If people cannot navigate through your site, they will quickly leave. Thus, designing effective navigation on your Web site is crucial. But there are some basic things you need to do before you can start worrying about rollovers or links, images or flash.
Before you can even start to plan your navigation, you need to define your site's information architecture. Information architecture is the taxonomy or structure of your Web site.
Some common taxonomy elements on a corporate or business Web page are:
- Products - the products or services the company sells
- About - information about the company
- Investor Relations - information specific to investors
- Support - help for customers
Some common taxonomy elements on a personal Web page are:
- About Me - information about the page author
- Favorite Links - links that the author likes
- Friends and Family - information about the author's friends and family
Once you've determined your site architecture, you need to decide how to organize it. You might have it all live in one directory, and just link to the major pages from your front page. Or you might have all the sub-pages separated into directories.
When thinking about your organization, you should think about how your customers might wander through it. Flow charts and storyboards can help you map out exactly how you would like to encourage your readers to use the site. You might want to map out several paths for your readers to use.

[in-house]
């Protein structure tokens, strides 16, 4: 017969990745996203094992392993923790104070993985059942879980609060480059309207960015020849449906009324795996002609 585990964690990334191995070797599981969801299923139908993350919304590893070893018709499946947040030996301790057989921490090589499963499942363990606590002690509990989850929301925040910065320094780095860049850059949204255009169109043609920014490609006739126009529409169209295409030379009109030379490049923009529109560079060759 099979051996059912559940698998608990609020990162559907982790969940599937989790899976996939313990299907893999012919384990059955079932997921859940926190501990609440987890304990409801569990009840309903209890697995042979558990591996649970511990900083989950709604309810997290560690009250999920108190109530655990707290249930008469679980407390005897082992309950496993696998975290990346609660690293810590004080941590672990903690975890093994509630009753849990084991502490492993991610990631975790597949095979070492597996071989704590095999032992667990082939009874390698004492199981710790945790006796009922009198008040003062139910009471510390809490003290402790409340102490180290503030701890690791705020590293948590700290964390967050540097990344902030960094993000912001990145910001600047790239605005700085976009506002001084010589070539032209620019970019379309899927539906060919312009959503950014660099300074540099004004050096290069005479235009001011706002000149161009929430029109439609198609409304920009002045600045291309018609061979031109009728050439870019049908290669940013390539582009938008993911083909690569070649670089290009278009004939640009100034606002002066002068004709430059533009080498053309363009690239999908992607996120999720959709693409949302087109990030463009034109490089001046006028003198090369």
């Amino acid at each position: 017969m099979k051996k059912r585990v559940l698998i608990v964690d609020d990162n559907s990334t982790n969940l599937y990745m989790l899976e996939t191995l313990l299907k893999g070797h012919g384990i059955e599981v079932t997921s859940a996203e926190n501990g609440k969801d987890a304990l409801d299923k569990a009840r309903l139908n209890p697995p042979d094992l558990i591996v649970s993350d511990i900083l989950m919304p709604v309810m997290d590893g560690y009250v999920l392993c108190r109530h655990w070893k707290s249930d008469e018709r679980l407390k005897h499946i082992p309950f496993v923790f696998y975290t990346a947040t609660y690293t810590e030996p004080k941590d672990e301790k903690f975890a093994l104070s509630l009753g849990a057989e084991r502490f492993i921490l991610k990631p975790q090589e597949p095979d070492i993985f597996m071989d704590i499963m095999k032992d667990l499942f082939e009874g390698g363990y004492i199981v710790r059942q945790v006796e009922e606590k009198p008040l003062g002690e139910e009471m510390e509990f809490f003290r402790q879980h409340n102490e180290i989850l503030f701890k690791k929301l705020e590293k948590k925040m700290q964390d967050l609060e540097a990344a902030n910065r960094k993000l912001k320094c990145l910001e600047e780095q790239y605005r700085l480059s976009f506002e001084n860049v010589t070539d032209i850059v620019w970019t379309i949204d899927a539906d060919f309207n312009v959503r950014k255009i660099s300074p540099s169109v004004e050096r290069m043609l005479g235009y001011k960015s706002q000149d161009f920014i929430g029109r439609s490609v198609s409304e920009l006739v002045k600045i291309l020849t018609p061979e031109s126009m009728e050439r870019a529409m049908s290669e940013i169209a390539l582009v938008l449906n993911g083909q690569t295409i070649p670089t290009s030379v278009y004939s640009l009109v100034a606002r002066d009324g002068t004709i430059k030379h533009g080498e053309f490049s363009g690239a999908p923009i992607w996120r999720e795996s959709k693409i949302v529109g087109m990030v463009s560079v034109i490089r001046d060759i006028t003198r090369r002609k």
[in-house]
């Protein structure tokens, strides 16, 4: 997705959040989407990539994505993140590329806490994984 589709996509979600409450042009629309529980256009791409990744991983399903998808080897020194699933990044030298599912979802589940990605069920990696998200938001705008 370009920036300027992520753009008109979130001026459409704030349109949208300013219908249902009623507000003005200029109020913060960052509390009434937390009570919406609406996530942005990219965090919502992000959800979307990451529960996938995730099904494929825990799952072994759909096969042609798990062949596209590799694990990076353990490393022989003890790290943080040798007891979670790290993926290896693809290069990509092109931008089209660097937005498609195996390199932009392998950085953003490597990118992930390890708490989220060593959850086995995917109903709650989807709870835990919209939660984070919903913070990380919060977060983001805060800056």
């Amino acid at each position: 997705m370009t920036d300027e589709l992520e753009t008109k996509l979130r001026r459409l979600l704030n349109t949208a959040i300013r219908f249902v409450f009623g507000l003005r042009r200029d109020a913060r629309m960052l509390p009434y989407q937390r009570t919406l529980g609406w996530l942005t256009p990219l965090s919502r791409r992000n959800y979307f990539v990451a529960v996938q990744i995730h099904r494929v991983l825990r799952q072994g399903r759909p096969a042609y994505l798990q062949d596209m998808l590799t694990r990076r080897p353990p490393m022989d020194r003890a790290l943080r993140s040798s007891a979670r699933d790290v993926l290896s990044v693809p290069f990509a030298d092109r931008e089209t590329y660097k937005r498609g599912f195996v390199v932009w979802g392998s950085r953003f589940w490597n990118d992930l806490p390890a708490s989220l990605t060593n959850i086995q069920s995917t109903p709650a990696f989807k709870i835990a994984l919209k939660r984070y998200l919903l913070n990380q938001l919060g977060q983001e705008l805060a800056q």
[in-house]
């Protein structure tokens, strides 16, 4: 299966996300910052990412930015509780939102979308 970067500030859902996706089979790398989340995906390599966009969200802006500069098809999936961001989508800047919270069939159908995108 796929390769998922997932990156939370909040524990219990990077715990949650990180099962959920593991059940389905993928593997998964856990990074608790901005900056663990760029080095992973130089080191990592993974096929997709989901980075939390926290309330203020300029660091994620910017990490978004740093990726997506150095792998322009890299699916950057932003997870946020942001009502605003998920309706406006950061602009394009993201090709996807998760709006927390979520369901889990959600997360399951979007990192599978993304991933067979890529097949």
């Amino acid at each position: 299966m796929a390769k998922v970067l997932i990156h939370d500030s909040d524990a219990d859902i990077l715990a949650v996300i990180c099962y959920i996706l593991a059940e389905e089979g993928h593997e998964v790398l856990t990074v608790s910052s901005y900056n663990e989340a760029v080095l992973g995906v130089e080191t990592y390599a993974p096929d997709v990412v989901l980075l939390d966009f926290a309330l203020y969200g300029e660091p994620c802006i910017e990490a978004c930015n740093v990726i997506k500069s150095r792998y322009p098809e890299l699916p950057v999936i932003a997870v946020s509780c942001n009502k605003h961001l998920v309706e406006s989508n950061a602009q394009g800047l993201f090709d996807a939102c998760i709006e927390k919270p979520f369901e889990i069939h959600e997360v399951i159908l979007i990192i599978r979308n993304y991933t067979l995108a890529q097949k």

Once you have an idea of the architecture and organization, you're ready to think about the design of the navigation. There are several things you should consider in deciding on your navigation design:
Keep your navigation meaningful. Make the links clear - don't try to get cute or use terms that are internal to your organization. Someone who has never been to your site before should know immediately where the link will take them.
If you want to use images for your navigation, make sure that there is some text associated with them. " Mystery Meat Navigation" is the use of non-descriptive images as navigation, and it's much more common than you might think.
Your navigation should appear on every page of your site. While you don't need to have identical navigation, the basic structure should be the same throughout the site, with changes used only to indicate location within the hierarchy.
Once you've designed your navigation, then you can begin to use it. Keep in mind that it is really tempting to change your navigation structure while you're in the middle of implementing it. But if you decide to do this, be sure that you're making the change globally and that it fits with the original goals of your taxonomy and information architecture. My recommendation is to implement the original design and wait a week or two. If at that point you still want to change it, and the change will work, then go for it. You might just find that your planning and preparation were ultimately correct and not change it at all.